I will throw out one object a day, and each will have its story, even if it’s only a line or two. It will be like collecting a trousseau, but in reverse. One object, one day at a time, for as long as it interests me and as long as I have something to say or to learn. I don’t know what will be left of the house when I’m finished, and even less sure of what will be left of me.  But I know I want to do this.

    • sxchristopher said:

      An intriguing question. Of course the trousseau can refer not only to lingerie, camisoles and bustiers but also to the dowry, and is thus assembled for the bride’s arrival not only at her husband’s bed but also in the community in which she and her betrothed will set up house, to wit, into society. So perhaps acts of dispossession, like other losses we experience as wed grow older (including the zeal with which one jumps into the marital bed), ready us for our inevitable exit from society. But that may just be a pretentious way of avoiding the question, who would want to settle down with a guy who is deliberately unsettling himself and his home 🙂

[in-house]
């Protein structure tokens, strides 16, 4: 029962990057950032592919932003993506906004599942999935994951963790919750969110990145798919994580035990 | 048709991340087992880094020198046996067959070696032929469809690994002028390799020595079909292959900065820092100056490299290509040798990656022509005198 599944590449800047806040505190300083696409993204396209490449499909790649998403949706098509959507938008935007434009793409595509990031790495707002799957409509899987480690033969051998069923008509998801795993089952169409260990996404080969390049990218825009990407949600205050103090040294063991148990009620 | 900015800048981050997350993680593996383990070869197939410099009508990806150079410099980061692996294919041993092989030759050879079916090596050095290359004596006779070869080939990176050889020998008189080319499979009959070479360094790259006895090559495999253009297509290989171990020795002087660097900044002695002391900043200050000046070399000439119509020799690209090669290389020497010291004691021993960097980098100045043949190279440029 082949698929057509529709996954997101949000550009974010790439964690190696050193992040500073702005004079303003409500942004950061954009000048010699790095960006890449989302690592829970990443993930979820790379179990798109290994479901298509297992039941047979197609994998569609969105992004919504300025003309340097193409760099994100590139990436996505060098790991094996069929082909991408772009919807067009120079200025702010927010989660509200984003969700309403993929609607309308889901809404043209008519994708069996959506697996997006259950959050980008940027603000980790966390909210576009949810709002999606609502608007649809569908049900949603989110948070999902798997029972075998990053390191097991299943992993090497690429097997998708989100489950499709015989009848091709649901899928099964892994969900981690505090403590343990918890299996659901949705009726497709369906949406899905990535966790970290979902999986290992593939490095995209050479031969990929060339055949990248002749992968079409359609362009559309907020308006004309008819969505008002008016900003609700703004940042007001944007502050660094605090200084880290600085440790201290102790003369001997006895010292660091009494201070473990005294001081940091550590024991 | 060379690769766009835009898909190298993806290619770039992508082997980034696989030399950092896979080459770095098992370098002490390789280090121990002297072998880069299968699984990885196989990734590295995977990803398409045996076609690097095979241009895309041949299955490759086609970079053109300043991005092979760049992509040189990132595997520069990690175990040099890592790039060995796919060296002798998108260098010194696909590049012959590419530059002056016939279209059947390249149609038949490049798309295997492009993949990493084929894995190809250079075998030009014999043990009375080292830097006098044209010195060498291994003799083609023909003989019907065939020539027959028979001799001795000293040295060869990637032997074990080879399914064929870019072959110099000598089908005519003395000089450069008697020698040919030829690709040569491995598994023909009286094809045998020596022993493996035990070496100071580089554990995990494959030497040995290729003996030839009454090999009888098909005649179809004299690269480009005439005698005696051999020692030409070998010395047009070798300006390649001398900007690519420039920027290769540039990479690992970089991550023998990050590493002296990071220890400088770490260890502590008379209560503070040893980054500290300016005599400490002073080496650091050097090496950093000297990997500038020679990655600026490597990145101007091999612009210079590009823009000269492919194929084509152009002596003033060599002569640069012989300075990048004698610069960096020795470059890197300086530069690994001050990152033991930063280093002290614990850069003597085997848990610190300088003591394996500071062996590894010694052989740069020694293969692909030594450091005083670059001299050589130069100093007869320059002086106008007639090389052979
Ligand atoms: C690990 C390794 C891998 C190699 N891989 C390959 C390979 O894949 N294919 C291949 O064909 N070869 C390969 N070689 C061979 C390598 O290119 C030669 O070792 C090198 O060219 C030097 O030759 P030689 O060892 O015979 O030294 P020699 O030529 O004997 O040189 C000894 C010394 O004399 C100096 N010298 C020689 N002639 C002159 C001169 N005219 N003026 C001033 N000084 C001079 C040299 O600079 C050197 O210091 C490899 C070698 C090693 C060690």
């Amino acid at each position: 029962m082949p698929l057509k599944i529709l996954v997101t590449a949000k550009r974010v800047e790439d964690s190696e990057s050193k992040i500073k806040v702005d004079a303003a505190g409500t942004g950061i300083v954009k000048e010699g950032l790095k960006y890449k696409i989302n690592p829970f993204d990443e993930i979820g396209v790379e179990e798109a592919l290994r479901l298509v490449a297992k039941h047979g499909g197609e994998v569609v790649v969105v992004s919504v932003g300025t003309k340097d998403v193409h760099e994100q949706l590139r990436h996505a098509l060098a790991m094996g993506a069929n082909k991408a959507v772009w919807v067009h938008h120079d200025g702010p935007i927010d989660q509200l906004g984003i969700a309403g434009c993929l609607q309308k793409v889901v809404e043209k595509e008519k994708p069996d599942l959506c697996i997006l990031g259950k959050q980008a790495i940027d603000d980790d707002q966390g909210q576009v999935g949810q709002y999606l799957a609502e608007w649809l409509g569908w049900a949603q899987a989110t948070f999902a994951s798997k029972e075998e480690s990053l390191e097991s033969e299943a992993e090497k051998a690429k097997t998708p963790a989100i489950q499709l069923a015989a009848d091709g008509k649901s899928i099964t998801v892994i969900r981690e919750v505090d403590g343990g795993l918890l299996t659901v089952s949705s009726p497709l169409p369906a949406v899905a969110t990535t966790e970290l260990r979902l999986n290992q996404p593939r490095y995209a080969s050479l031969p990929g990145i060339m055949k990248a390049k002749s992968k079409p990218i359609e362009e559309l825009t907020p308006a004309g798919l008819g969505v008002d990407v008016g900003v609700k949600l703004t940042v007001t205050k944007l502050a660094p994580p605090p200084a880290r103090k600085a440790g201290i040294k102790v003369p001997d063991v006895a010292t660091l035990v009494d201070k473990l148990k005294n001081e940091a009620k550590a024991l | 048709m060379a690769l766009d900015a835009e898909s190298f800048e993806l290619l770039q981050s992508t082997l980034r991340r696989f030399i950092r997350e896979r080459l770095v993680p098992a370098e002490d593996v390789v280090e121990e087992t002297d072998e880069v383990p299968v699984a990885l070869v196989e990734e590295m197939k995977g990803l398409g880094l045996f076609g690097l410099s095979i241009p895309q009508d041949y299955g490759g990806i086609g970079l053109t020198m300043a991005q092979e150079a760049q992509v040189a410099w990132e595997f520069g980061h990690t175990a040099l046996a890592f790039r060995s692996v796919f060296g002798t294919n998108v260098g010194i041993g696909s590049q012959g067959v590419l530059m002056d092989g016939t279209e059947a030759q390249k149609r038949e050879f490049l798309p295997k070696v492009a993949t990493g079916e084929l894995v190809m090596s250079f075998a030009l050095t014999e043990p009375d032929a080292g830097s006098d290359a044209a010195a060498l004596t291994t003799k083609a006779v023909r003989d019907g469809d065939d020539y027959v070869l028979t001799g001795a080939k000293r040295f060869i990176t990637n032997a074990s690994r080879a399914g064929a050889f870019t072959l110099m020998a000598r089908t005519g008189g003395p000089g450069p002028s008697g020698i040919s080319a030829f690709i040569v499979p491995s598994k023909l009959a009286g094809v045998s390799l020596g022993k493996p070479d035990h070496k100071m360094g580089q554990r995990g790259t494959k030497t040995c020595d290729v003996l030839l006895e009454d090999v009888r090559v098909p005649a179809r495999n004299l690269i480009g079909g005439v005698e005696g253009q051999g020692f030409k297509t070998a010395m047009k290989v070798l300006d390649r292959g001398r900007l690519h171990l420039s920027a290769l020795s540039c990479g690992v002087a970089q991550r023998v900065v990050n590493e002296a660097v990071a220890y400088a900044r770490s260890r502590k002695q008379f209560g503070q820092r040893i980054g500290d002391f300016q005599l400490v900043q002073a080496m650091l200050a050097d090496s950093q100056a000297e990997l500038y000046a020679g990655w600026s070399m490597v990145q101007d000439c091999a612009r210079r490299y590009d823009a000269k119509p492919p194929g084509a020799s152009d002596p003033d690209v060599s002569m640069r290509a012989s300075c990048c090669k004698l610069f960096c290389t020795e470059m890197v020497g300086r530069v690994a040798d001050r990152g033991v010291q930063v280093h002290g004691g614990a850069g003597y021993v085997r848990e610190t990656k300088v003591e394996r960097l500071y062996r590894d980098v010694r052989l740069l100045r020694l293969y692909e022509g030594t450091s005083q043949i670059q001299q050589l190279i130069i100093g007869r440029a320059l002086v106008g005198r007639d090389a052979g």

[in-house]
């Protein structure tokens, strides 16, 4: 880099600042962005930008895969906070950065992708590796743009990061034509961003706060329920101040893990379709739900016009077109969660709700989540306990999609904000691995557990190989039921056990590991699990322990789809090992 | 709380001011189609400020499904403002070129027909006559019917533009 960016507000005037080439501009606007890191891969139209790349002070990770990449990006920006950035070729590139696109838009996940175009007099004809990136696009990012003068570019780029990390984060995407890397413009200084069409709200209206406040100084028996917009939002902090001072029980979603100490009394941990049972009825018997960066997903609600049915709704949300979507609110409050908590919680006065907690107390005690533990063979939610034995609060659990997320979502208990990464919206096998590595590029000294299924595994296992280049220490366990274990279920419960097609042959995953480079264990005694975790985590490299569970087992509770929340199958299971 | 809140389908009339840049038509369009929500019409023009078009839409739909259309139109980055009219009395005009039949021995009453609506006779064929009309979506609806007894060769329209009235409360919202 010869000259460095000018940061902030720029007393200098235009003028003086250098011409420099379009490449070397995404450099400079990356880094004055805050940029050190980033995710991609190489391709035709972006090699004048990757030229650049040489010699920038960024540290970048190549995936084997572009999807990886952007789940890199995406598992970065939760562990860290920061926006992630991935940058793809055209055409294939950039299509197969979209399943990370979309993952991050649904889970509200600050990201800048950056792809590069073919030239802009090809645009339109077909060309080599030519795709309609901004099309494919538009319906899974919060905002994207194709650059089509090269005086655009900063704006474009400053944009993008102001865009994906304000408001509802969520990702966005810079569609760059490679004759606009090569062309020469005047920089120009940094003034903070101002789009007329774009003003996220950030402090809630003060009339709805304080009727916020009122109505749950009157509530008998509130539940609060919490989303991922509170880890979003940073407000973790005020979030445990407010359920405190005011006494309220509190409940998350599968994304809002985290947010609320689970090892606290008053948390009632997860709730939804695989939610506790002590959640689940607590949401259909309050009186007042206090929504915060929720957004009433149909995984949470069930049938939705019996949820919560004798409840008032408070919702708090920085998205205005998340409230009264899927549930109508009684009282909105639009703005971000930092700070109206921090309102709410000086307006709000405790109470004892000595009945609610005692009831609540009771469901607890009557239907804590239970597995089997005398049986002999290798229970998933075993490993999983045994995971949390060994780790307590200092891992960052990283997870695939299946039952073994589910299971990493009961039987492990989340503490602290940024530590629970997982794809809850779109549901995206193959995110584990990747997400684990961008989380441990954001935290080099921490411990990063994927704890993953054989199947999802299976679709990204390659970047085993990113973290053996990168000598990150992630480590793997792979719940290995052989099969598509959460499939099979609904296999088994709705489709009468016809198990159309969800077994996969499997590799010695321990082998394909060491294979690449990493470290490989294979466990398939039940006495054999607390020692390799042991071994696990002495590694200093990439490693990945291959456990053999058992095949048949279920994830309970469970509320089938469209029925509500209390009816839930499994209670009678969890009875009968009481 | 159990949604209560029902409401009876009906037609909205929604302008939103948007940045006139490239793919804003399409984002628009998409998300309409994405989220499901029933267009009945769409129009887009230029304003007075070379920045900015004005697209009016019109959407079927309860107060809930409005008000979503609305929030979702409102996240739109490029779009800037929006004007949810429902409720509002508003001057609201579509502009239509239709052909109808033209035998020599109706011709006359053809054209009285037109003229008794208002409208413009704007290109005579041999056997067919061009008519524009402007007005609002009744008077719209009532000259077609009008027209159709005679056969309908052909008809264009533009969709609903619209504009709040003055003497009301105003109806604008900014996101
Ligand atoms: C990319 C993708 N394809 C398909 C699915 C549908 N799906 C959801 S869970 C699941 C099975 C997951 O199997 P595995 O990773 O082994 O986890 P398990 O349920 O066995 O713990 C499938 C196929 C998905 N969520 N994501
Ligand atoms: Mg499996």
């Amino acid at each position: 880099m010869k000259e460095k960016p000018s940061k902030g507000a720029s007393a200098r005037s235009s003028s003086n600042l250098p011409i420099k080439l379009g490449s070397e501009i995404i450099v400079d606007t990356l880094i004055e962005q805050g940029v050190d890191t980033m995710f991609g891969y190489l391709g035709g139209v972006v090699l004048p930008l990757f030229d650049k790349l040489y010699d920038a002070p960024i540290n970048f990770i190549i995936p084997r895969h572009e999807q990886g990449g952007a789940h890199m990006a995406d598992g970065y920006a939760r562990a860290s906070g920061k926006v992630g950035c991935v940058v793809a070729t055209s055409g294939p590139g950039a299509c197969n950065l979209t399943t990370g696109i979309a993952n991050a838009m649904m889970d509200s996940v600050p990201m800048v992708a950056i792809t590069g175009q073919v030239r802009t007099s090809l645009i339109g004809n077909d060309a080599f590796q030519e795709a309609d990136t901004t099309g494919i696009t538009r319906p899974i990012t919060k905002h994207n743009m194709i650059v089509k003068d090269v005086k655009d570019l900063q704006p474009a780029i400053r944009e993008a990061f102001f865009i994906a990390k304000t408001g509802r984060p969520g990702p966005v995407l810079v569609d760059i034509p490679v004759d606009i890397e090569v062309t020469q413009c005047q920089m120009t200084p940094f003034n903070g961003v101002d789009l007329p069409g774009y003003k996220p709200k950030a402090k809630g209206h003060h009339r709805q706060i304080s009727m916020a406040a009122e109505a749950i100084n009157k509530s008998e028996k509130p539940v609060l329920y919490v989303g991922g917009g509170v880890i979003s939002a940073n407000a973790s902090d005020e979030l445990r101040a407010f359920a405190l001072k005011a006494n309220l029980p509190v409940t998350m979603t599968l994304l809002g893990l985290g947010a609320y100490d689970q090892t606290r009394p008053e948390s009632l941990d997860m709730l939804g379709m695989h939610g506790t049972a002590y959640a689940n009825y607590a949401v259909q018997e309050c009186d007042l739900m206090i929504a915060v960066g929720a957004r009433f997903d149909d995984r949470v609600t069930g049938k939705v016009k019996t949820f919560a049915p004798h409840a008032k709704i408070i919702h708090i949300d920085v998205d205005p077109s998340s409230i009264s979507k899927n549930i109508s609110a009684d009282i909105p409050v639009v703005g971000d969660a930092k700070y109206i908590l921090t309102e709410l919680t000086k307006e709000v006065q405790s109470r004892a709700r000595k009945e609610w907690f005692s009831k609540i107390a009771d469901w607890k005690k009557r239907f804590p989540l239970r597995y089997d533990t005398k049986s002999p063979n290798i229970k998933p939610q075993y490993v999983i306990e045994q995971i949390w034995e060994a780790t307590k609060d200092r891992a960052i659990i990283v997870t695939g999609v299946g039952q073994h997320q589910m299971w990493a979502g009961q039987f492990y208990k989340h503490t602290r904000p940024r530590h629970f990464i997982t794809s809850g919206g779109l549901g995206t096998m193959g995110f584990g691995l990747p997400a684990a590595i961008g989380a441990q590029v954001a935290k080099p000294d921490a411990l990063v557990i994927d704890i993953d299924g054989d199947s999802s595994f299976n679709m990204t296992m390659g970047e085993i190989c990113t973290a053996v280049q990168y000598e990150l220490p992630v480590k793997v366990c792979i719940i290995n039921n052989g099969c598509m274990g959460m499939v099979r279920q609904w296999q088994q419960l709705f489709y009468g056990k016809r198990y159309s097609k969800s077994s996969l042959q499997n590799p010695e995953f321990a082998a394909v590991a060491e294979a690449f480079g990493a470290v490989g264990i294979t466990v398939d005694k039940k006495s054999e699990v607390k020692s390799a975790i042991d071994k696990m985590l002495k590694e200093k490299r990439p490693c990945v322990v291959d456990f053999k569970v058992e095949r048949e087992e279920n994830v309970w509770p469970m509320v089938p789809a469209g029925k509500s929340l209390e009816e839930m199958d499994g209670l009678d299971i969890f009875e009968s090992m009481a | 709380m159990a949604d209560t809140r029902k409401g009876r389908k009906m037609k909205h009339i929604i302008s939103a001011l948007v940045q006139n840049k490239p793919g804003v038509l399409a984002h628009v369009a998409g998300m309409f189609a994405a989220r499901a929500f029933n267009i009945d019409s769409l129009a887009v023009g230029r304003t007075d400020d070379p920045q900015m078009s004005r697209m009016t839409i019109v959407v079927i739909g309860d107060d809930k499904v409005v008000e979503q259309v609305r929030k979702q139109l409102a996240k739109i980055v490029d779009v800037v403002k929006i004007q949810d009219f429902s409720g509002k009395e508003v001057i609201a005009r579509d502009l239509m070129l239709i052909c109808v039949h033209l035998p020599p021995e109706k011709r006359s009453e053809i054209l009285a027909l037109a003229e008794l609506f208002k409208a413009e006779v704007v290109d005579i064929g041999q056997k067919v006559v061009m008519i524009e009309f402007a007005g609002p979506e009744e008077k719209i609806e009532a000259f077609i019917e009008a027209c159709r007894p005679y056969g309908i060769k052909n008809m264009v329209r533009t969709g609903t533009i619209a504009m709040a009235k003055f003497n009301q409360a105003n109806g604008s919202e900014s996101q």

1. but you are, in effect, re-inventing -though through subtraction- your dowry for the next period of your life
    [and i loved the “as wed grow older” typo, talking of marriages… :-)]

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